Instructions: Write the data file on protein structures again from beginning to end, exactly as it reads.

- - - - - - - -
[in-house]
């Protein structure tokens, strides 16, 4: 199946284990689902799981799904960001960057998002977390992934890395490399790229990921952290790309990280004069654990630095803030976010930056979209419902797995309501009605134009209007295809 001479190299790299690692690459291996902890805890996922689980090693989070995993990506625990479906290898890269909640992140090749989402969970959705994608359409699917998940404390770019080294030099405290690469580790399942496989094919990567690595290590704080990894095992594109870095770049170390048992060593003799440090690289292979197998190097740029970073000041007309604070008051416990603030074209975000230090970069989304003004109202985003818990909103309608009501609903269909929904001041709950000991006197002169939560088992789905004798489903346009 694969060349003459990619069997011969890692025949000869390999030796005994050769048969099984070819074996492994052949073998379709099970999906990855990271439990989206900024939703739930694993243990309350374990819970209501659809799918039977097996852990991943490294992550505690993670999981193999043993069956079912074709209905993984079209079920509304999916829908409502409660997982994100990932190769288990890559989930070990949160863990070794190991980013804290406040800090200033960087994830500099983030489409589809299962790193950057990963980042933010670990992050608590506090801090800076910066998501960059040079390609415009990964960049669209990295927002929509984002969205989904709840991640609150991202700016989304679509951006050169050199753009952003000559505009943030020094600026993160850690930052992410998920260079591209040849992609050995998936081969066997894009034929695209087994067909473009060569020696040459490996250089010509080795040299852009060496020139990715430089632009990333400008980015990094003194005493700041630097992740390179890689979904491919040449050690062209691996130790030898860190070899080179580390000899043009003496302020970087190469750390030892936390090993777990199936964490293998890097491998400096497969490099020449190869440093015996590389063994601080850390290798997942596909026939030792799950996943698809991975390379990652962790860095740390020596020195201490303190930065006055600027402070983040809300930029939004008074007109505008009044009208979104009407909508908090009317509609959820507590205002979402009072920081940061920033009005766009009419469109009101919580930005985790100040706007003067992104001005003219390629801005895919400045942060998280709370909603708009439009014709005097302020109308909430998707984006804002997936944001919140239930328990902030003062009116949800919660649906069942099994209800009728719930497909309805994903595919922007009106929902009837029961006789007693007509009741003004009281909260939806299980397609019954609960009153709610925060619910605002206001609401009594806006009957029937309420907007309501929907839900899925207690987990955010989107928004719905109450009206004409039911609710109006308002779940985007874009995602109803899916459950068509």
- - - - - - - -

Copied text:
[in-house]
């Protein structure tokens, strides 16, 4: 199946284990689902799981799904960001960057998002977390992934890395490399790229990921952290790309990280004069654990630095803030976010930056979209419902797995309501009605134009209007295809 001479190299790299690692690459291996902890805890996922689980090693989070995993990506625990479906290898890269909640992140090749989402969970959705994608359409699917998940404390770019080294030099405290690469580790399942496989094919990567690595290590704080990894095992594109870095770049170390048992060593003799440090690289292979197998190097740029970073000041007309604070008051416990603030074209975000230090970069989304003004109202985003818990909103309608009501609903269909929904001041709950000991006197002169939560088992789905004798489903346009 694969060349003459990619069997011969890692025949000869390999030796005994050769048969099984070819074996492994052949073998379709099970999906990855990271439990989206900024939703739930694993243990309350374990819970209501659809799918039977097996852990991943490294992550505690993670999981193999043993069956079912074709209905993984079209079920509304999916829908409502409660997982994100990932190769288990890559989930070990949160863990070794190991980013804290406040800090200033960087994830500099983030489409589809299962790193950057990963980042933010670990992050608590506090801090800076910066998501960059040079390609415009990964960049669209990295927002929509984002969205989904709840991640609150991202700016989304679509951006050169050199753009952003000559505009943030020094600026993160850690930052992410998920260079591209040849992609050995998936081969066997894009034929695209087994067909473009060569020696040459490996250089010509080795040299852009060496020139990715430089632009990333400008980015990094003194005493700041630097992740390179890689979904491919040449050690062209691996130790030898860190070899080179580390000899043009003496302020970087190469750390030892936390090993777990199936964490293998890097491998400096497969490099020449190869440093015996590389063994601080850390290798997942596909026939030792799950996943698809991975390379990652962790860095740390020596020195201490303190930065006055600027402070983040809300930029939004008074007109505008009044009208979104009407909508908090009317509609959820507590205002979402009072920081940061920033009005766009009419469109009101919580930005985790100040706007003067992104001005003219390629801005895919400045942060998280709370909603708009439009014709005097302020109308909430998707984006804002997936944001919140239930328990902030003062009116949800919660649906069942099994209800009728719930497909309805994903595919922007009106929902009837029961006789007693007509009741003004009281909260939806299980397609019954609960009153709610925060619910605002206001609401009594806006009957029937309420907007309501929907839900899925207690987990955010989107928004719905109450009206004409039911609710109006308002779940985007874009995602109803899916459950068509």